The distinctive subregions and the large seasonal changes give rise to a wide diversity of plant and animal habitats. As a consequence, the Region is rich in numbers or species of both flora and fauna. Zoologically and botanically it is representative of a large pan of the far north of tropical Australia. However, because of the diversity of the native species which occur in the Region, it is regarded as one of the biologically richest in Australia. For example, more than 950 species of plants were recorded in the environmental factfinding study, and they occur in a wide range of vegetation types, including a variety of forest, woodland and scrub communities. More than one-third of the bird species known in Australia have been sighted in the study area, and the large populations of waterfowl on the coastal floodplains are one of the Region’s outstanding features. It is also rich in other vertebrate fauna. The insects are the only invertebrates studied in detail; 4,500 species were collected and identified during the fact-finding study, and many more are believed to bc present. Of the aquatic fauna, only the fish are well known. Forty-two species have been collected in the study area, representing about a quarter of all recorded Australian native freshwater fish.
That is a quote from the Fox report, but the Minister for Environment, Housing and Community Development (Mr Groom) was equally laudatory. He has said:
The Alligator Rivers Region is important in the context of world conservation. An area of outstanding beauty and grandeur, it also has great significance because of its social, cultural, biological, anthropological and archaeological attributes.
One could hardly have been more laudatory than was the Minister and I compliment him on his comments. There is no question of disagreement on the value of the proposed Kakadu National Park.
One then needs to turn to the second Fox report to see what effect uranium mining would have in the Alligator Rivers region. We should remember that the second Fox report dealt primarily with the proposed Ranger uranium mine at Jabiru. Nevertheless it took into account the proposals of Pancontinental at Jabiluka, Noranda at Koongarra and Queensland Mines at Nabarlek. It pointed out that any contaminants from the proposed mining and processing operations at Jabiru or Jabiluka would now into the Magela drainage system and thence into the East Alligator River. Let me just quote a few sections of the second Fox report to indicate how little knowledge we have concerning the effects of uranium mining in the Alligator Rivers region. On page 59 in referring to the hydrology of the Magela system, the report states:
Not enough information about the local oceanography exists to enable the way river water diffuses into the sea to bc determined.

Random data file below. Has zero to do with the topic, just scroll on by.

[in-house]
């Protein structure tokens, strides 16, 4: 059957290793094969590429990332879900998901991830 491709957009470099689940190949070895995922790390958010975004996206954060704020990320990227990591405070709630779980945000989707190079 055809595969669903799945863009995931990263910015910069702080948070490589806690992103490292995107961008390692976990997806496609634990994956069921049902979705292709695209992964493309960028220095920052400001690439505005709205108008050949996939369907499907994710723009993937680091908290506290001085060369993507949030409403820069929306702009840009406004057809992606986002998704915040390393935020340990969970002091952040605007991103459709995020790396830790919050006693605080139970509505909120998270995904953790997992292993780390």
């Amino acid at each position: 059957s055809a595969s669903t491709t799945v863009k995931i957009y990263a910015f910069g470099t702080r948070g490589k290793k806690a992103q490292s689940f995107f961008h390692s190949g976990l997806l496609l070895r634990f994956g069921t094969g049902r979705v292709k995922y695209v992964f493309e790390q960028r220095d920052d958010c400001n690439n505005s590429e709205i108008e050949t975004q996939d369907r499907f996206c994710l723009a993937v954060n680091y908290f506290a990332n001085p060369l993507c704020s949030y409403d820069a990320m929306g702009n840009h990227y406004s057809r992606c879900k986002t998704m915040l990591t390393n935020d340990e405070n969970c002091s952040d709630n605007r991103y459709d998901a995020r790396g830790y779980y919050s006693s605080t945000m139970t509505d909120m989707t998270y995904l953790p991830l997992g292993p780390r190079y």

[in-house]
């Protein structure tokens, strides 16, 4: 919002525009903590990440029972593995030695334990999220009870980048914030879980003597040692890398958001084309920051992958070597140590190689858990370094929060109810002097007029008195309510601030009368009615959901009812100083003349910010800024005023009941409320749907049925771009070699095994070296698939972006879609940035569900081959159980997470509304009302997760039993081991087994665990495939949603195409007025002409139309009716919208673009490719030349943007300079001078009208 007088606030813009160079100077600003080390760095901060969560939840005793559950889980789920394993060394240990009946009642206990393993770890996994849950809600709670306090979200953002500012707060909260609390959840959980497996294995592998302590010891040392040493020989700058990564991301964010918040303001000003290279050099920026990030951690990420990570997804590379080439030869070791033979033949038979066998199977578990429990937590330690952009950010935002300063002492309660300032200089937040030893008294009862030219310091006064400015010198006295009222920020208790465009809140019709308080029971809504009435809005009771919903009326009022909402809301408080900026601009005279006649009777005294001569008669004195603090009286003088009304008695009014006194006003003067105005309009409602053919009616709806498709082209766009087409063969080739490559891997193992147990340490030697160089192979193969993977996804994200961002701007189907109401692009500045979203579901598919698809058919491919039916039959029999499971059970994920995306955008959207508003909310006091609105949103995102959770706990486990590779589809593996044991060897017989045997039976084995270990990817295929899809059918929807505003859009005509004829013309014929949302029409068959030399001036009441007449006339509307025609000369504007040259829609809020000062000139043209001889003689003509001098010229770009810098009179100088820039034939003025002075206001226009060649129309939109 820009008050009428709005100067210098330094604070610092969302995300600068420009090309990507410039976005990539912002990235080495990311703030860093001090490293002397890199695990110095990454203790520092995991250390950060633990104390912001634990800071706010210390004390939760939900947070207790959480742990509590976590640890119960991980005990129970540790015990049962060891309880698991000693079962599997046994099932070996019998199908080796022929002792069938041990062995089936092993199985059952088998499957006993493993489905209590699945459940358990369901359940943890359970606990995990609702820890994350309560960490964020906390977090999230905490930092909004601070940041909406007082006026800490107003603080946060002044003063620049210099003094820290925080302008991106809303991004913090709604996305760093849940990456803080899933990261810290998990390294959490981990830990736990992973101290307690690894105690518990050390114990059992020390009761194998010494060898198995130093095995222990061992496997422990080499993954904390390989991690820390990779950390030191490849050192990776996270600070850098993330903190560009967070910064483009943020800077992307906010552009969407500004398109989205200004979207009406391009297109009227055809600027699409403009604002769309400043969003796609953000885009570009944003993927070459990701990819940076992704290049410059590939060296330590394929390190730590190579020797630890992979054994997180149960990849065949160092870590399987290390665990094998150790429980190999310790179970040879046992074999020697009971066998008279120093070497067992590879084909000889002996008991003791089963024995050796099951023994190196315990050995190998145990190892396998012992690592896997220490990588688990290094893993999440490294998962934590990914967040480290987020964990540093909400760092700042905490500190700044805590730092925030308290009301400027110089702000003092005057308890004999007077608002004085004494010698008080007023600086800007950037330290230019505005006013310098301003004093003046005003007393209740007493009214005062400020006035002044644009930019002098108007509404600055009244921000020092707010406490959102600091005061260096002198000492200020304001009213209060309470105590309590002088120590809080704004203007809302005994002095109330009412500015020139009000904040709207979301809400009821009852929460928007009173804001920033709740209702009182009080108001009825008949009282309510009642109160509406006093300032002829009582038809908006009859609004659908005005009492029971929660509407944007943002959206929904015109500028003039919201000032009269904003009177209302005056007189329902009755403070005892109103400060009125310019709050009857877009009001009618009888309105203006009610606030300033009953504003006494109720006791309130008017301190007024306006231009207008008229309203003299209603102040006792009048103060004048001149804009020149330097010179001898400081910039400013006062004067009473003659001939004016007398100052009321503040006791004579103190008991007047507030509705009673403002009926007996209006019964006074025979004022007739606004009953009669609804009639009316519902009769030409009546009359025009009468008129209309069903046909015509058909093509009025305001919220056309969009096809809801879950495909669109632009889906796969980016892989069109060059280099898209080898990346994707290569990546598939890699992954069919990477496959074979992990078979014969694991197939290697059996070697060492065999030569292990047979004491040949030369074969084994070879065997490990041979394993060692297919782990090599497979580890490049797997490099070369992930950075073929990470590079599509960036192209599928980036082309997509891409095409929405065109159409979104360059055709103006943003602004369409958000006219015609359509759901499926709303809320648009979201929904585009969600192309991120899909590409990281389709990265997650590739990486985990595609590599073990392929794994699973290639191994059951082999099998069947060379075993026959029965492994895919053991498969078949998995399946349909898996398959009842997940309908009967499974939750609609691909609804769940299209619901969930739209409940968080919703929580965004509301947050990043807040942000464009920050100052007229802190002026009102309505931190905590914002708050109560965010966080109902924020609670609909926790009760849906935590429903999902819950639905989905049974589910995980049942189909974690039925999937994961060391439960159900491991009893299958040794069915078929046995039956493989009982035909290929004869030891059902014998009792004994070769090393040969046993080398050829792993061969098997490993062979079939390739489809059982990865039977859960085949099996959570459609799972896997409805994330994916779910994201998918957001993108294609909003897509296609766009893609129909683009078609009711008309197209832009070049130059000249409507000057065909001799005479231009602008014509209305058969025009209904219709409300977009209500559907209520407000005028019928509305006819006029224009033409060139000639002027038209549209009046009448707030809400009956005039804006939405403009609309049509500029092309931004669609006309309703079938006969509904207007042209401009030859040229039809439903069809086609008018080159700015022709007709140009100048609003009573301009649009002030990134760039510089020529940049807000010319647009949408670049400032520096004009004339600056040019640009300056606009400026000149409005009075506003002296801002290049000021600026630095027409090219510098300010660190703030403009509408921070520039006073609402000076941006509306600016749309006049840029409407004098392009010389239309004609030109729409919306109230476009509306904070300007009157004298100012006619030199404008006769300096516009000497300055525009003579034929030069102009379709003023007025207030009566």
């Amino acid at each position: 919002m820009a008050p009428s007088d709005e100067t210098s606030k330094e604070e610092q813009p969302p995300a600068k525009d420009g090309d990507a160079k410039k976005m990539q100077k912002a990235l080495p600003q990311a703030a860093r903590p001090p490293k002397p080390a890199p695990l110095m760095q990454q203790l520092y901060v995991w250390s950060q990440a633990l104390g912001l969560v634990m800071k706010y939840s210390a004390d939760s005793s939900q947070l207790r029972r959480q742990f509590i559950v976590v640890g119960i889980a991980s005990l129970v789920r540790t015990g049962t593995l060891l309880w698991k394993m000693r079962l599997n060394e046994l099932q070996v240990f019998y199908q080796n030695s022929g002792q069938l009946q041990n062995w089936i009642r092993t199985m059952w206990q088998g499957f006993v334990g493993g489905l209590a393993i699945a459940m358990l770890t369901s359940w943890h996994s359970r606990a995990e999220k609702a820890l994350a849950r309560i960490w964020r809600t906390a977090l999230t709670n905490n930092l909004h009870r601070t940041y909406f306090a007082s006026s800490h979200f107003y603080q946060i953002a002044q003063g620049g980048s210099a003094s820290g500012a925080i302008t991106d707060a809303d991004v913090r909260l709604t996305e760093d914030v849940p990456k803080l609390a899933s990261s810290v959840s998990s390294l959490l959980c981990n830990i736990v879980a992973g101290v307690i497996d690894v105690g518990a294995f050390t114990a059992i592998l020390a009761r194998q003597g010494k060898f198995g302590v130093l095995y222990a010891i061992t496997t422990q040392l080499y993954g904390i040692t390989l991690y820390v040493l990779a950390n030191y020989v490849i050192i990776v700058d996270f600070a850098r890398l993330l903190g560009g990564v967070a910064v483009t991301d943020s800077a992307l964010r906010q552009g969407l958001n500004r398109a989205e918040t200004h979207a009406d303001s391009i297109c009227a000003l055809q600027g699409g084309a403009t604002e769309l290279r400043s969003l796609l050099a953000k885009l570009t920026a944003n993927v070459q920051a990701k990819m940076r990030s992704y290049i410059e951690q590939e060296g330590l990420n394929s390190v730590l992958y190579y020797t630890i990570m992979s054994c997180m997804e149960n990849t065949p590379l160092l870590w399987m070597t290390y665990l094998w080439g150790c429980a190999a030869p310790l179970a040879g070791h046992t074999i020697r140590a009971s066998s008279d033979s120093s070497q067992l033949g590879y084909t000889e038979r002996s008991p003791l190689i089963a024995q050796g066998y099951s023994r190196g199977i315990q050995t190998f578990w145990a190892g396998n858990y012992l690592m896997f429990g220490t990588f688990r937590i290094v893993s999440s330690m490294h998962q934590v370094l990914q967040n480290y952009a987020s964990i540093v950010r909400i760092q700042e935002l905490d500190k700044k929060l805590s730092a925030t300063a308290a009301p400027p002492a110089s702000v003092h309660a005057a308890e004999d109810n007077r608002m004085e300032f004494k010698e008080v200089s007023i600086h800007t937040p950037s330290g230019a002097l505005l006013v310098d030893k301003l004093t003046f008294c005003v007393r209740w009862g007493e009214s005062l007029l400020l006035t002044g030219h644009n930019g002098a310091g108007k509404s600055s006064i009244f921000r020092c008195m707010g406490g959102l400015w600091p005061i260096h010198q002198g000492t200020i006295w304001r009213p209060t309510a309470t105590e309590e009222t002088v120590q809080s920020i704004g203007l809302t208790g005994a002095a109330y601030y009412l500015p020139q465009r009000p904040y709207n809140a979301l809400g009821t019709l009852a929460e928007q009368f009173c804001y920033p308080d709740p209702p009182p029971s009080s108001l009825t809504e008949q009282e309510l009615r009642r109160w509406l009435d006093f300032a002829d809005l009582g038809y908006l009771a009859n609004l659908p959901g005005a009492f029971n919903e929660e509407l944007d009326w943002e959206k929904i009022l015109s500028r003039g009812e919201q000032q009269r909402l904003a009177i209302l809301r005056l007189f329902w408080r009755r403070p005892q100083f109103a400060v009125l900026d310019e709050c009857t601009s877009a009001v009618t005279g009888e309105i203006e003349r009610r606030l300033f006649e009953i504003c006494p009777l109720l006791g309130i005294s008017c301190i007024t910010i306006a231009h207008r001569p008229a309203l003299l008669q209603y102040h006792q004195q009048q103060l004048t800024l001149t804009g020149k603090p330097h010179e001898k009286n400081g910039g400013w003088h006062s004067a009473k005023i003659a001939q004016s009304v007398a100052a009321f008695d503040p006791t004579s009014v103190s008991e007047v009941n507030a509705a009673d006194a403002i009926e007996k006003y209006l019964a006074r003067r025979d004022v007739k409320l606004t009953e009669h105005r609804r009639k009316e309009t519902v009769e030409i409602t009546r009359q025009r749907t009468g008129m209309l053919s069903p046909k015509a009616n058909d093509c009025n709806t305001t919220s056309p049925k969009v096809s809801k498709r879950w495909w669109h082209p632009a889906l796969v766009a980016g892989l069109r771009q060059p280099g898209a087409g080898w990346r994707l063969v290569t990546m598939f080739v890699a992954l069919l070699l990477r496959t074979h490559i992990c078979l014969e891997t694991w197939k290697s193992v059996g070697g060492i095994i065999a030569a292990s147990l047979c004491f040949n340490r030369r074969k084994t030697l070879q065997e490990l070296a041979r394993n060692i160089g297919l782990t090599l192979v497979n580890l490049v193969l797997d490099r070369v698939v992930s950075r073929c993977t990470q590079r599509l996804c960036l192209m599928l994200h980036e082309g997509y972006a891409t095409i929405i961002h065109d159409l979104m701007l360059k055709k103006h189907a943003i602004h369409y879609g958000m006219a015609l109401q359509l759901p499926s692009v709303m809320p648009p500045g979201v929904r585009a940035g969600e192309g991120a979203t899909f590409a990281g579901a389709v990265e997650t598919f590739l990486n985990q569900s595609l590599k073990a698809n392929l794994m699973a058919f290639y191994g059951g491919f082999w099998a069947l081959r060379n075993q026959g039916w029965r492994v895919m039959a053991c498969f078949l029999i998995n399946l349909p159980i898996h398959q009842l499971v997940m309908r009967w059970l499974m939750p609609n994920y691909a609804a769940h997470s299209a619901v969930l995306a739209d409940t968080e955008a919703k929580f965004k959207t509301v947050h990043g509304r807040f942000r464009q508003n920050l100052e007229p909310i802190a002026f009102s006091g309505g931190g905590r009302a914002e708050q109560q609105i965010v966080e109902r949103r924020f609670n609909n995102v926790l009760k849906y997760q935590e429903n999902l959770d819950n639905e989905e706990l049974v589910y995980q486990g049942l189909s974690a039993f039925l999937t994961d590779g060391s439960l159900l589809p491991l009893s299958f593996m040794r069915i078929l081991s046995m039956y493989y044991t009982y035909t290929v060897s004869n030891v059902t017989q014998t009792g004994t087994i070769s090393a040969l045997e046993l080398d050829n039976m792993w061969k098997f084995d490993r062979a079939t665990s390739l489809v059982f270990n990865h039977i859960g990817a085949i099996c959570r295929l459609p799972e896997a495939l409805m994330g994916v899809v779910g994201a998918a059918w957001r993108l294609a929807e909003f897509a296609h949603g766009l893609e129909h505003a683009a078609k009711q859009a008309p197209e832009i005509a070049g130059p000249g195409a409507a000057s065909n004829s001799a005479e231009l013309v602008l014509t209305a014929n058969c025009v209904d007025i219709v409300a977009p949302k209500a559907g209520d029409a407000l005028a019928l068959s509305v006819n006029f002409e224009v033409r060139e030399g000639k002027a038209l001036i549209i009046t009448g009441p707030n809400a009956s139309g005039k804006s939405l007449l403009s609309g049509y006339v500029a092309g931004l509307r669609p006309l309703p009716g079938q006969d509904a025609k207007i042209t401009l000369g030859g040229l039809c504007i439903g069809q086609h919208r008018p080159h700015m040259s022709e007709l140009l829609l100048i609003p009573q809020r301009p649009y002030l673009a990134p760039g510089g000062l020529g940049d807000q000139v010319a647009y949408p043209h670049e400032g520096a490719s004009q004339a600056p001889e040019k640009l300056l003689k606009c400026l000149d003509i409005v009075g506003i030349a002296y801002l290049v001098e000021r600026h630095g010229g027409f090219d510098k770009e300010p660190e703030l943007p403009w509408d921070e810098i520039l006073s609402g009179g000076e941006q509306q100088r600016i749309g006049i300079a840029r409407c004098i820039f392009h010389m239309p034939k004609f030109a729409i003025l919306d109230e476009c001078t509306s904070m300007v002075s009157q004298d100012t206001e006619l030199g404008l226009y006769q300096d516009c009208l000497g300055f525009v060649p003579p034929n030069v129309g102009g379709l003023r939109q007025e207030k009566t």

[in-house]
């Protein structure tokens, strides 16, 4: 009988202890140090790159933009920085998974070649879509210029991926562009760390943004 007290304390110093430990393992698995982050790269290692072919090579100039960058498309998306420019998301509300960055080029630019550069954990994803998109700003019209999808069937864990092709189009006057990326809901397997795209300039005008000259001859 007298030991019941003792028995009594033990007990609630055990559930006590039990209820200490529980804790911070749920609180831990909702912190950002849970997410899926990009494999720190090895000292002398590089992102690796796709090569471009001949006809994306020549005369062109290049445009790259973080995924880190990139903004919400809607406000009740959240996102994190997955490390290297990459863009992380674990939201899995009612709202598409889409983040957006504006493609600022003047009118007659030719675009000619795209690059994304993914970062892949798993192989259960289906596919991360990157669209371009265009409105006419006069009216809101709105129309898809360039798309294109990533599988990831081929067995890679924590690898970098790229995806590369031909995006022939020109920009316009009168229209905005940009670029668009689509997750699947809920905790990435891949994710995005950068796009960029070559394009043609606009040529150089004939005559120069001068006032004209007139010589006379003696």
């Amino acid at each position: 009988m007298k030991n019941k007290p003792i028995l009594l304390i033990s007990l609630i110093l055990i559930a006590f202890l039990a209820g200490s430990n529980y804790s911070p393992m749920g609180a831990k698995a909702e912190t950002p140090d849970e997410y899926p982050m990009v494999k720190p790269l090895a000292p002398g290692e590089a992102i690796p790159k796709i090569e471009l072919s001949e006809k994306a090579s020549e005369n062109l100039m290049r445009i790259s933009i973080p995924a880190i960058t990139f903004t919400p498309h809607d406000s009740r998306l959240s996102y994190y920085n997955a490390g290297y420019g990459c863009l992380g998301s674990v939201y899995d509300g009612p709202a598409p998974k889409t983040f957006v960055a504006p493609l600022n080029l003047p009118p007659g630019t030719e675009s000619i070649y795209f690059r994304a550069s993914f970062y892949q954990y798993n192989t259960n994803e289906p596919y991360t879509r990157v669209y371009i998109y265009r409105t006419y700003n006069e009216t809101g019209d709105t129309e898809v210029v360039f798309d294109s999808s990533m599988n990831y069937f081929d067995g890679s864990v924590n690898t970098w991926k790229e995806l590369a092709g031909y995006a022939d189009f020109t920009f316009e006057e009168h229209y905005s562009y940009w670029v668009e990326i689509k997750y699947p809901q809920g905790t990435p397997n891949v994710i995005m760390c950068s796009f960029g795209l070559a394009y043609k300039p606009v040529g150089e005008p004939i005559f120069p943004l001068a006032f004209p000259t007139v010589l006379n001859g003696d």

On page 60 with regard to water quality, the report states:
Information is not available on the chemical form of the metals in Magela Creek water, a major factor influencing their toxic effects.
On page 63 in referring to water quality in the dry season, it states:
The Commission has little information on the flow conditions in different catchments likely to result in backflow, when and for how long such conditions exist, or the balance between backflow deposition and flushing of material from these billabongs.
On page 66 in referring to the fate of natural contaminants, it states:
If the present fate of natural contaminants in the Magela system were known, it would be easier to assess the impact of additional contamination from the proposed Ranger and Jabiluka operations. However, knowledge of the fate of these contaminants is very limited, despite considerable investigation over the years.
On page 69 the Commission in summing up states:
Clearly large gaps exist in knowledge of the Region, and the Commission accepts the contention of a number of biologists who gave evidence that existing information is not sufficient to enable ecological effects of mining, especially long-term effects on aquatic ecosystems, to be predicted. The deficiencies are not confined to the problems already discussed in this chapter, but include information on the life history and biology of species, the sensitivity of species to contaminants and interactions between species.
On page 90, when examining the proposed water management program, the report states:
If mining and milling proceed in the manner proposed by Ranger large amounts of contaminated water will leave the mine site. This water would be runoff and seepage from the ore stockpiles and waste rock dump, water pumped from the mine pits, seepage and runoff from other parts of the site.
After taking into account Ranger’s proposals, it stated: